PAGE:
How? When? Why? Where?
Most any topic comes with its own set of FAQ --frequently asked questions. Lapbooking is no exception. These questions seem to be asked by most new lapbookers. The fortunate thing is that there are lots of other lapbookers who have answers to these questions. Here you can find a compilation of the answers I've discovered on my own or learned from others.
What is a Lapbook?
How long does it take to make a lapbook?
(and the related question)
How many do you make in a month or in a year?
How long does it take to make a lapbook?
I hope that this answer won't disappoint you. I know that I hate it when people answer my question with "It depends." But really that's the answer here!
Some people are as Junie B. Jones says, "speedy quick" and can make one single day's time. Others are of the "slow and steady wins the race" style and take months to plod through the process.
But a more common time frame is probably two to three weeks. If you make one to two minibooks each day for ten to twelve days of school, you've got enough for a well filled lapbook. This time frame works well with a topic such as penguins, pandas, frogs, Chinese New Year, or Thanksgiving.
However, if your topic of study is scheduled for five weeks, you may need that entire time frame to make your lapbook. Historical time periods or cultures come to mind here -- Ancient Greece, Ancient Egypt, or the Vikings. Also a longer unit of study in science may require more time, for example, space or the human body.
Believe it or not, a lapbook could even take an entire school year to complete. Think about a topic that you may study only monthly. For example, we try to read one play by Shakespeare each month. Or maybe you study one artist or composer each term. A study like that may take a very long time to finally compile enough minibooks for an entire lapbook. So a lapbook can be a quick project or a very long project. Tailor it to your situation.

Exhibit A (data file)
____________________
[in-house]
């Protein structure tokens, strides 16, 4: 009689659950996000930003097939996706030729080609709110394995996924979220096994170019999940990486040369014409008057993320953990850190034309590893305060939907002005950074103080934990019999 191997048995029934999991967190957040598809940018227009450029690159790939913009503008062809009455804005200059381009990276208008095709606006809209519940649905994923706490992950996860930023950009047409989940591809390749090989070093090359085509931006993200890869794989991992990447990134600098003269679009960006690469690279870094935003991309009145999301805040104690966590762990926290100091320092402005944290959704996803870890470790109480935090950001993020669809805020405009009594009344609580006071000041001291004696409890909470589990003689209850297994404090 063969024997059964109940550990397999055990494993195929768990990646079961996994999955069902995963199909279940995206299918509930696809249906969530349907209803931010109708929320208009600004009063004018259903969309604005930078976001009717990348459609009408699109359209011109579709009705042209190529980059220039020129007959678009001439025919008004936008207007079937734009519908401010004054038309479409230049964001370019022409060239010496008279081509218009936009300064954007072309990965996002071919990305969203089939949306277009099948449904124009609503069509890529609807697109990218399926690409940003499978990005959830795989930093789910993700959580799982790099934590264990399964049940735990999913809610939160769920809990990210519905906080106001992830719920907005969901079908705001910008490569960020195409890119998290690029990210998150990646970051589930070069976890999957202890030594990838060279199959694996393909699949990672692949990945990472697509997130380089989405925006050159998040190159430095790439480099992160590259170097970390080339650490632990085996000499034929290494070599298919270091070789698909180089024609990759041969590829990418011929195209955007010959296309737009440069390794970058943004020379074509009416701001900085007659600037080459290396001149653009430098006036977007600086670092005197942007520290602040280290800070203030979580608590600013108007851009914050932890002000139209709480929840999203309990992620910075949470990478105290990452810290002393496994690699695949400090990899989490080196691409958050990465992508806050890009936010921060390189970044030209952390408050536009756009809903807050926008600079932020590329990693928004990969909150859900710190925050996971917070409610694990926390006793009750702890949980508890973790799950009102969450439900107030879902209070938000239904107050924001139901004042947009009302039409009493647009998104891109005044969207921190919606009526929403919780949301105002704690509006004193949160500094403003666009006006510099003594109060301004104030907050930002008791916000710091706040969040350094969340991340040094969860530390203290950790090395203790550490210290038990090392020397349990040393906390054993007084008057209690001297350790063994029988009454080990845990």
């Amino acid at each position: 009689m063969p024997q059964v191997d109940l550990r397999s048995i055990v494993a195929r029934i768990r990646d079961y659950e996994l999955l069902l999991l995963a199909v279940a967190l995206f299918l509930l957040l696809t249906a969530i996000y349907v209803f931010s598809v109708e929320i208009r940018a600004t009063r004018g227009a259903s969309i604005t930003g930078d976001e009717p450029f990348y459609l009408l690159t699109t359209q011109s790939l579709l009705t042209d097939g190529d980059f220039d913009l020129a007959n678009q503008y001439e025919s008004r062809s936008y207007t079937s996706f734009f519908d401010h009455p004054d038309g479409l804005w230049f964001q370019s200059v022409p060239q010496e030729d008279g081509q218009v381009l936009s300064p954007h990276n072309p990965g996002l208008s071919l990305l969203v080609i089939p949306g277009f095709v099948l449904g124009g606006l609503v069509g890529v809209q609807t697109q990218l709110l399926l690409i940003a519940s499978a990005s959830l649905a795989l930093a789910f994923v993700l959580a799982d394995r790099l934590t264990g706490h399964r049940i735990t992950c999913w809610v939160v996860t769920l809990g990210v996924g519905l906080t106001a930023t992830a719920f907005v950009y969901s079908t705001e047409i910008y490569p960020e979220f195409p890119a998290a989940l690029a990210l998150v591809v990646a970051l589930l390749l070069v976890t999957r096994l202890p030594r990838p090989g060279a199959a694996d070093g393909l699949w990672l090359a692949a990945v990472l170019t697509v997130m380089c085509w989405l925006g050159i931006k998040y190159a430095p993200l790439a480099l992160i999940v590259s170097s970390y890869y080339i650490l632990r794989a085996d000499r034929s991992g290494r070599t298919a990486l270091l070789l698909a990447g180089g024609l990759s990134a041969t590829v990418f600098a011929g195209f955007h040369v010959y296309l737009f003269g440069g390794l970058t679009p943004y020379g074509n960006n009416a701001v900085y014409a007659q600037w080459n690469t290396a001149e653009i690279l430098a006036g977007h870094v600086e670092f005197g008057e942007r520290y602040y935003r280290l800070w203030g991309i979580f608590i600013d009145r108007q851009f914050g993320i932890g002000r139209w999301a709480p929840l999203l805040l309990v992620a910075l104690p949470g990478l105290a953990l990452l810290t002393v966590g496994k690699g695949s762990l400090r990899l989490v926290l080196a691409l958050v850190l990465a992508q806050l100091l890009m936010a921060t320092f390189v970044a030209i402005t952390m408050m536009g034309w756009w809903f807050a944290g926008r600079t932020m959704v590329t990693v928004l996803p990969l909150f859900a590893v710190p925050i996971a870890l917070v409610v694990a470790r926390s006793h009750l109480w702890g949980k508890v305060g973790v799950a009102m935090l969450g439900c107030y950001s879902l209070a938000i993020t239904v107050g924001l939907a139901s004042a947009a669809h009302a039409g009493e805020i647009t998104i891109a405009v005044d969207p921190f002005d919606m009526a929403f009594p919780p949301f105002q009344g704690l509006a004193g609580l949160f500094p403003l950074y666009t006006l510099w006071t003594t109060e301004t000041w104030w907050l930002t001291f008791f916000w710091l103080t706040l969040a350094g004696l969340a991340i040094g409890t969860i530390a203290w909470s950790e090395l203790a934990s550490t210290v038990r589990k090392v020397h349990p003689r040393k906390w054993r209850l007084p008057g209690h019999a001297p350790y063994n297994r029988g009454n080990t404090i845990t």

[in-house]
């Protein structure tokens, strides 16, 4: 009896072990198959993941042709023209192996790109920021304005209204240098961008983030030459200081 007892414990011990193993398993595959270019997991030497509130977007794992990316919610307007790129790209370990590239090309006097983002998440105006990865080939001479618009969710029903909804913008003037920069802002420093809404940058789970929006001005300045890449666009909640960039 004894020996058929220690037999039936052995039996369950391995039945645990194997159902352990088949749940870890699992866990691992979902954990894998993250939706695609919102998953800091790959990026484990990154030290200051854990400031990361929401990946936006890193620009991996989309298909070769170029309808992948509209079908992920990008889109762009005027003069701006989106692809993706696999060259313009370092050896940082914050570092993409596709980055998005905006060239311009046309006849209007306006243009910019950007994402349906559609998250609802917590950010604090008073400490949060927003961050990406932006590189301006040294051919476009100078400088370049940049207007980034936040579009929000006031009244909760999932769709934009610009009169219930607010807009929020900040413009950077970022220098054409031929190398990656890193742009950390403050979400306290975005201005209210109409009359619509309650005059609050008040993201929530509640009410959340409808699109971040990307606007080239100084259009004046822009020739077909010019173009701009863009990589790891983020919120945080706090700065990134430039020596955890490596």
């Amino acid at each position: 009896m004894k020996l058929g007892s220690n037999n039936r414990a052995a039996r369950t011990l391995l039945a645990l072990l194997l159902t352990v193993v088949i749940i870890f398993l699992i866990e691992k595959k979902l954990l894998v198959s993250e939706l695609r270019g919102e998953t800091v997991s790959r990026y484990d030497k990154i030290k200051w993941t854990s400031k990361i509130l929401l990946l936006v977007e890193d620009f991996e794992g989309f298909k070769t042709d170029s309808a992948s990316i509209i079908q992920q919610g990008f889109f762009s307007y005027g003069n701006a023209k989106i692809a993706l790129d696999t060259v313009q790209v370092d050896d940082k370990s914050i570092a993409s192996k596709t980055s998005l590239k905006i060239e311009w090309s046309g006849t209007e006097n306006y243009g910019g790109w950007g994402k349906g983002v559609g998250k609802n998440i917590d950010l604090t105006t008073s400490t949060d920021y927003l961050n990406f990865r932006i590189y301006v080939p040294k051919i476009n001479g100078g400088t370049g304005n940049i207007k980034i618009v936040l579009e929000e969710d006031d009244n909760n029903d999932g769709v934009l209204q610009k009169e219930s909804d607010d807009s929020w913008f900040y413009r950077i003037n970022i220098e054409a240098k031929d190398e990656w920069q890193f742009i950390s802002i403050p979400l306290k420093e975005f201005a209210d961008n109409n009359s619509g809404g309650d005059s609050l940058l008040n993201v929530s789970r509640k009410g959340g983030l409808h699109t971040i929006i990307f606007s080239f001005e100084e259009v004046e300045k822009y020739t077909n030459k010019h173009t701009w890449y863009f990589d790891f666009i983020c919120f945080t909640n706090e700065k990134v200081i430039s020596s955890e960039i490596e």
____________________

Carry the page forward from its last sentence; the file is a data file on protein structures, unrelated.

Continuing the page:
So don't feel that you have to crank out a lapbook each day or even each week. You can take your time and spend anywhere from two to five weeks on a lapbook, slowly accumulating the minibooks until you assemble them all into the lapbook. In fact, you should feel no time pressure for lapbooking at all.
As long as you need is as long as you should take. That's the bottom line answer.
How Long Does it Take YOU?
Do you finish one lapbook before beginning another?
Or do you have two or more going at the same time?
Do you finish one lapbook before beginning another?
This is a matter of style and organization and possibly attention span.
Do you like to read several books at the same time? Or must you finish one to start a new title?
Lapbooking is the same. There is no right or wrong here. You just need to find what works for your family.
Many newbies, feeling a bit intimidated by the whole lapbooking project, want to complete one before starting another. And that's fine, of course. That's exactly how I started out as well.
The age of your children may factor into this decision as well. Younger ones may get easily tired with the cutting, coloring, and writing involved in lapbooking. Doing one at a time may be all a young child can handle.
But as you gain confidence and as your children grow to love lapbooking, you may want to incorporate lapbooks into more and more of your homeschool. So that means that you may have two or even three lapbooks in the works at the same time -- maybe a science lapbook on light and a history lapbook on Colonial America.
How About Your Homeschool?